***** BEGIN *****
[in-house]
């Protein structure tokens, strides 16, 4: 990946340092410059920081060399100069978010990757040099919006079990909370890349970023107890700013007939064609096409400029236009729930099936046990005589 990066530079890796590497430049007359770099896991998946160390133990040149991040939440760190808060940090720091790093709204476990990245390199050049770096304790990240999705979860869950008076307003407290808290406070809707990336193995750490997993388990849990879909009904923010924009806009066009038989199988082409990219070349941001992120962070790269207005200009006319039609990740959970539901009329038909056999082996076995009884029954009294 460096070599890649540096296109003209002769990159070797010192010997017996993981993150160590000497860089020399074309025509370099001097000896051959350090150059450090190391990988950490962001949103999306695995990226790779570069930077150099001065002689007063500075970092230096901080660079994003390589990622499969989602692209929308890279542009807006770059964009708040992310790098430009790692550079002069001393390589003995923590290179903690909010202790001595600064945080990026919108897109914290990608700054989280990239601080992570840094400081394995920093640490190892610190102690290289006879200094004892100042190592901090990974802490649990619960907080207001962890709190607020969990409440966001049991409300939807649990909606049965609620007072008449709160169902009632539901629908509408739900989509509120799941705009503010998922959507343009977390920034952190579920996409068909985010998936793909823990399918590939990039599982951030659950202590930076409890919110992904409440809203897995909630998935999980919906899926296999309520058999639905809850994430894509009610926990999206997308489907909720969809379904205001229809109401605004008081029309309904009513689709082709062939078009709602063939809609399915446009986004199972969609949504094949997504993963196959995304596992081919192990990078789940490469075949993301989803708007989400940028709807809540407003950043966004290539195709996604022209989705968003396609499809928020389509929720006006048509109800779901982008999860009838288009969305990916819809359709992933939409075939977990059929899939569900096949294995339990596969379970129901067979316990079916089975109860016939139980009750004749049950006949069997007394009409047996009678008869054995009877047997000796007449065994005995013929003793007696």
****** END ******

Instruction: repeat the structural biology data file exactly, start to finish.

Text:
[in-house]
């Protein structure tokens, strides 16, 4: 990946340092410059920081060399100069978010990757040099919006079990909370890349970023107890700013007939064609096409400029236009729930099936046990005589 990066530079890796590497430049007359770099896991998946160390133990040149991040939440760190808060940090720091790093709204476990990245390199050049770096304790990240999705979860869950008076307003407290808290406070809707990336193995750490997993388990849990879909009904923010924009806009066009038989199988082409990219070349941001992120962070790269207005200009006319039609990740959970539901009329038909056999082996076995009884029954009294 460096070599890649540096296109003209002769990159070797010192010997017996993981993150160590000497860089020399074309025509370099001097000896051959350090150059450090190391990988950490962001949103999306695995990226790779570069930077150099001065002689007063500075970092230096901080660079994003390589990622499969989602692209929308890279542009807006770059964009708040992310790098430009790692550079002069001393390589003995923590290179903690909010202790001595600064945080990026919108897109914290990608700054989280990239601080992570840094400081394995920093640490190892610190102690290289006879200094004892100042190592901090990974802490649990619960907080207001962890709190607020969990409440966001049991409300939807649990909606049965609620007072008449709160169902009632539901629908509408739900989509509120799941705009503010998922959507343009977390920034952190579920996409068909985010998936793909823990399918590939990039599982951030659950202590930076409890919110992904409440809203897995909630998935999980919906899926296999309520058999639905809850994430894509009610926990999206997308489907909720969809379904205001229809109401605004008081029309309904009513689709082709062939078009709602063939809609399915446009986004199972969609949504094949997504993963196959995304596992081919192990990078789940490469075949993301989803708007989400940028709807809540407003950043966004290539195709996604022209989705968003396609499809928020389509929720006006048509109800779901982008999860009838288009969305990916819809359709992933939409075939977990059929899939569900096949294995339990596969379970129901067979316990079916089975109860016939139980009750004749049950006949069997007394009409047996009678008869054995009877047997000796007449065994005995013929003793007696």